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How Lovecraft Country tackles a complicated horror history

You might not know her face since she works from behind the scenes, but you definitely know the projects she's been a part of. Sons of Anarchy, Heroes, and Spartacus are just some of the writing credits she has on her résumé, and she's also been a producer on shows like SyFy's Helix and WGN's Underground. Now, writer-producer Misha Green has added another impressive title to her body of work: She's currently the showrunner of HBO's latest sensation Lovecraft Country.

Based on the novel by Matt Ruff, Lovecraft Country is a pulpy horror-fantasy family drama tale that follows Atticus Freeman (Jonathan Majors) as he tries to piece together his family's lineage while maneuvering through a segregated 1950s America and encountering monsters (of both the supernatural and human kind) along the way. In short, Lovecraft Country is a unique beast — a genre mashup of epic proportions that tackles relevant topics. Thus, it's no surprise that Ruff's book caught Green's eye and attracted the attention of two Hollywood juggernauts: Jordan Peele (Get Out, Us) and J.J. Abrams (Lost, Westworld), who both serve as executive producers.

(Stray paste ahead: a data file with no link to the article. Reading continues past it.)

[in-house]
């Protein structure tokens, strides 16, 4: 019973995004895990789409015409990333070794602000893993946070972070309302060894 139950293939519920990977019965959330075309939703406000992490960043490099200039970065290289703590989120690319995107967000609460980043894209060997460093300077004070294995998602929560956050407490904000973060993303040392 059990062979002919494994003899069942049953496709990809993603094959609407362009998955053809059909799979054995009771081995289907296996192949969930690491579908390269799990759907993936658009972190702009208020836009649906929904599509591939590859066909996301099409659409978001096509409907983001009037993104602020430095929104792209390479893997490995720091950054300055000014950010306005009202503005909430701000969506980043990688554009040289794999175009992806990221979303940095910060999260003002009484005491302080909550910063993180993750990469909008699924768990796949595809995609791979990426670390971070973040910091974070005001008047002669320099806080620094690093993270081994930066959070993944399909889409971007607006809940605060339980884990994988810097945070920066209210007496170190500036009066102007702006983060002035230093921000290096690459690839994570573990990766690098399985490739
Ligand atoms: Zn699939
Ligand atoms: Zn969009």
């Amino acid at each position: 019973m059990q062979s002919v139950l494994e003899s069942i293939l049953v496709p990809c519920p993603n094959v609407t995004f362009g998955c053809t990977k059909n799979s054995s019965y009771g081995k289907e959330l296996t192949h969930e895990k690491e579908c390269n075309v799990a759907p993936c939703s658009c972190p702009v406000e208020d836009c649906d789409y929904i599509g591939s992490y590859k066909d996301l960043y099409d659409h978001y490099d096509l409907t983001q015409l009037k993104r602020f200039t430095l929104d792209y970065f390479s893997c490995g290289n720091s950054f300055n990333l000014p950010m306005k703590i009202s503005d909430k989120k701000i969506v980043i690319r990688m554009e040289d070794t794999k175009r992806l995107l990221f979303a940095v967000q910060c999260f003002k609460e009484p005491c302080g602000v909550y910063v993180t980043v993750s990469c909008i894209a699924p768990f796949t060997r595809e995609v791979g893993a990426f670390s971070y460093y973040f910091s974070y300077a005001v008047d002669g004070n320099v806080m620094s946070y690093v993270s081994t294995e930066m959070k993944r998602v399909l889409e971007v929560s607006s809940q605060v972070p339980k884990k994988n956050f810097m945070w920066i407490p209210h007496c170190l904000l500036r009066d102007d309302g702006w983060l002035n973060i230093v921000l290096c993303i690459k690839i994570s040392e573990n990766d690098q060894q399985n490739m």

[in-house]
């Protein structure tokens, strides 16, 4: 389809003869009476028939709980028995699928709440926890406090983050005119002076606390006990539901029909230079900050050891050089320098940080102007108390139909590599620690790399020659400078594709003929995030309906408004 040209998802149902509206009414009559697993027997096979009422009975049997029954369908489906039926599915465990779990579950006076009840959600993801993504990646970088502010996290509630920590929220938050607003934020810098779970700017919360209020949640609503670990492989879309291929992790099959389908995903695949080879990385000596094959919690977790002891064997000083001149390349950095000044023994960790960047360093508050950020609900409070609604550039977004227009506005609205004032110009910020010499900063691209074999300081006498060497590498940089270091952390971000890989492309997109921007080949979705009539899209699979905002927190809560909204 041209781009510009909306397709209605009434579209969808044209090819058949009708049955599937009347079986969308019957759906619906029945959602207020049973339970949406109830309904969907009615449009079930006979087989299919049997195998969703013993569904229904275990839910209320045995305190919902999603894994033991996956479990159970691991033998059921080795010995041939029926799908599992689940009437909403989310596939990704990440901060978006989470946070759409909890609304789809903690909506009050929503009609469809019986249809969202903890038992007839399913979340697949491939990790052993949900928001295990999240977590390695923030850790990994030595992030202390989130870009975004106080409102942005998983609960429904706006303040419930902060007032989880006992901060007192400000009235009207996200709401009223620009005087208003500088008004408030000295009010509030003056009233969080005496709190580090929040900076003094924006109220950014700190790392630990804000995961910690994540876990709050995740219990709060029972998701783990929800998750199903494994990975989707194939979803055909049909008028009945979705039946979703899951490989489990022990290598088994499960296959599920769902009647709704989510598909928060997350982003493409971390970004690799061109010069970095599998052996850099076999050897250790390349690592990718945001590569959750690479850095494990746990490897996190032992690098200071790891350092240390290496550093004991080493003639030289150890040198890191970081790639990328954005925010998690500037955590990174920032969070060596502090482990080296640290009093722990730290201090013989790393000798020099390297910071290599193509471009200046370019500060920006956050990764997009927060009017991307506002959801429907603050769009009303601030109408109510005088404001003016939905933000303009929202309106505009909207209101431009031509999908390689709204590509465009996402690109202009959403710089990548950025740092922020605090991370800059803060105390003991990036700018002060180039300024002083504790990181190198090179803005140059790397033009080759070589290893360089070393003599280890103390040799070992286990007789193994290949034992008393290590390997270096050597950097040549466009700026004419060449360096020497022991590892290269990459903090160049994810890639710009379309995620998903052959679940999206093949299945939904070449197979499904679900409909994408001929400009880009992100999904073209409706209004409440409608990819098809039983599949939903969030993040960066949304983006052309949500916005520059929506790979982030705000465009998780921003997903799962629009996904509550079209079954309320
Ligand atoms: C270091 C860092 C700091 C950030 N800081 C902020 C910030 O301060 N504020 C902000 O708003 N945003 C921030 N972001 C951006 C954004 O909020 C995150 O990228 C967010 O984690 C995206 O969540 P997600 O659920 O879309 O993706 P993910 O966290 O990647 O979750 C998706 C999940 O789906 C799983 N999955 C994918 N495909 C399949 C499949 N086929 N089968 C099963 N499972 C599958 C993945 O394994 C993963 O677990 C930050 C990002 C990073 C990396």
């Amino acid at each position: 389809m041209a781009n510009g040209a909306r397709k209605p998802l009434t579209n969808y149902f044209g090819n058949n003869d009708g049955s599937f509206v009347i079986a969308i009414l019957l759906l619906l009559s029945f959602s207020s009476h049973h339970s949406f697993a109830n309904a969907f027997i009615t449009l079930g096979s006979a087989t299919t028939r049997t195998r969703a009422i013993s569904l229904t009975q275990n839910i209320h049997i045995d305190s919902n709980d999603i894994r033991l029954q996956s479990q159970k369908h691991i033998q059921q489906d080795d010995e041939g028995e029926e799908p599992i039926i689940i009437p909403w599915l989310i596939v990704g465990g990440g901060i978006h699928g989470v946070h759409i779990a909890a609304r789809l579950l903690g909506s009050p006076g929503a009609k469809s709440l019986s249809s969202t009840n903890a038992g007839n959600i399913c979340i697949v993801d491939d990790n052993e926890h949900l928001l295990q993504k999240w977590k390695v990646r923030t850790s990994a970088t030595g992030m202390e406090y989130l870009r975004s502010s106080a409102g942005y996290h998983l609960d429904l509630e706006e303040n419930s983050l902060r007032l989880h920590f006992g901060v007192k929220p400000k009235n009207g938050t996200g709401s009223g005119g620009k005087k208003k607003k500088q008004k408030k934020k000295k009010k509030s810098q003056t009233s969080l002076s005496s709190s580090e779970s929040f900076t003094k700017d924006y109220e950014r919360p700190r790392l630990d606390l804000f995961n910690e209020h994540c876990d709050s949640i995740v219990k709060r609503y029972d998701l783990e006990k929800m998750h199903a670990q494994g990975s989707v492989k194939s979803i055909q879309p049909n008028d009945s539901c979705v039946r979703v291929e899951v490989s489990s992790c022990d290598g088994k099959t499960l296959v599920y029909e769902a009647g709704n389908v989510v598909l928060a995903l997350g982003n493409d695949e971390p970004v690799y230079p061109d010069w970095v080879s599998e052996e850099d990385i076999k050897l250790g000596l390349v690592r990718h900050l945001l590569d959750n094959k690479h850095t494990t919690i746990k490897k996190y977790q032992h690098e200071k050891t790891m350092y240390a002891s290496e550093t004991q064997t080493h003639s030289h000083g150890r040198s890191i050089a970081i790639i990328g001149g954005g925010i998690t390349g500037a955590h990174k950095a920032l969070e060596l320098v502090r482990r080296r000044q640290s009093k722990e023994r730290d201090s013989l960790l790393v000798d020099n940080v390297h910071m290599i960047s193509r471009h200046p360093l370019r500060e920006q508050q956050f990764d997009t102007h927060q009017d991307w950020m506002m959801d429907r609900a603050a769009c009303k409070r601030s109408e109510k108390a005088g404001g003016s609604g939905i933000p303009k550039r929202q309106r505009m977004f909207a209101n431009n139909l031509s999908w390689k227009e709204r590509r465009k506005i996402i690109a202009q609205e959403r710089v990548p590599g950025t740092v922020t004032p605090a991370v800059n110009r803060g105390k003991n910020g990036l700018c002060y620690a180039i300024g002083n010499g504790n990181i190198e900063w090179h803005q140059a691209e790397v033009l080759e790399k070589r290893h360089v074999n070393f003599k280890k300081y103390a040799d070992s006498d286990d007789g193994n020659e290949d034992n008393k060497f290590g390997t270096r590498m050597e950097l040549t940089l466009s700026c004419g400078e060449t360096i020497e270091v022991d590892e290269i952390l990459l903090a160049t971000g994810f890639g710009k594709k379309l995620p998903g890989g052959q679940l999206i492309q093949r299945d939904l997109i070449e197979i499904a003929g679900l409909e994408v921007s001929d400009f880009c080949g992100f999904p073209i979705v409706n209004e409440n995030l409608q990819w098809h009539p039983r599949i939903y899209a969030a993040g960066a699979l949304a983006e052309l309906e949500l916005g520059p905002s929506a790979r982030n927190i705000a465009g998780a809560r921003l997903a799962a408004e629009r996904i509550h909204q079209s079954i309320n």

Looper recently took part in a virtual roundtable interview with Green, during which she was asked about how Peele and Abrams ultimately joined along for a ride through Lovecraft Country, as well as how the series handles the complicated history of author H.P. Lovecraft, the man who ultimately inspired Ruff's novel.

Misha Green learned a great deal from Lovecraft Country executive producers Jordan Peele and J.J. Abrams

"Jordan and I met and talked about this project very, very early on. It was during season 2 of Underground for me, and he was just making Get Out," said Green as she discussed her first early meeting with Peele.

Like the rest of us, Green wasn't aware that Peele was about to reveal himself as a new, unexpected master of horror. At the time, Peele was mostly known for comedy, so when an opportunity to meet with Peele presented itself, Green was initially hesitant. "They were like, 'Oh, you should meet Jordan Peele.' I was like, 'I don't like to laugh — I don't know why — what do we have to talk about?'" she admitted. 

Her worries were quickly laid to rest, and when she and Peele met up, they clicked instantly and bonded over horror. "They were like, 'He's a huge horror fan, don't worry.' We got together and we totally vibed. He was like, 'Come watch Get Out.' I watched Get Out, I was like, 'Oh my God, this is amazing,'" Green shared. "This idea that horror is the metaphor for the emotional thing for the truth, is a thing we were both playing with at the time. So that's why we vibed."

Meanwhile, Abrams was busy making, as Green puts it, "a little Star Wars movie" at the time. Still, the knowledge he possessed played a crucial role in fine-tuning the overall broad scope of Lovecraft Country and bringing its monsters to life.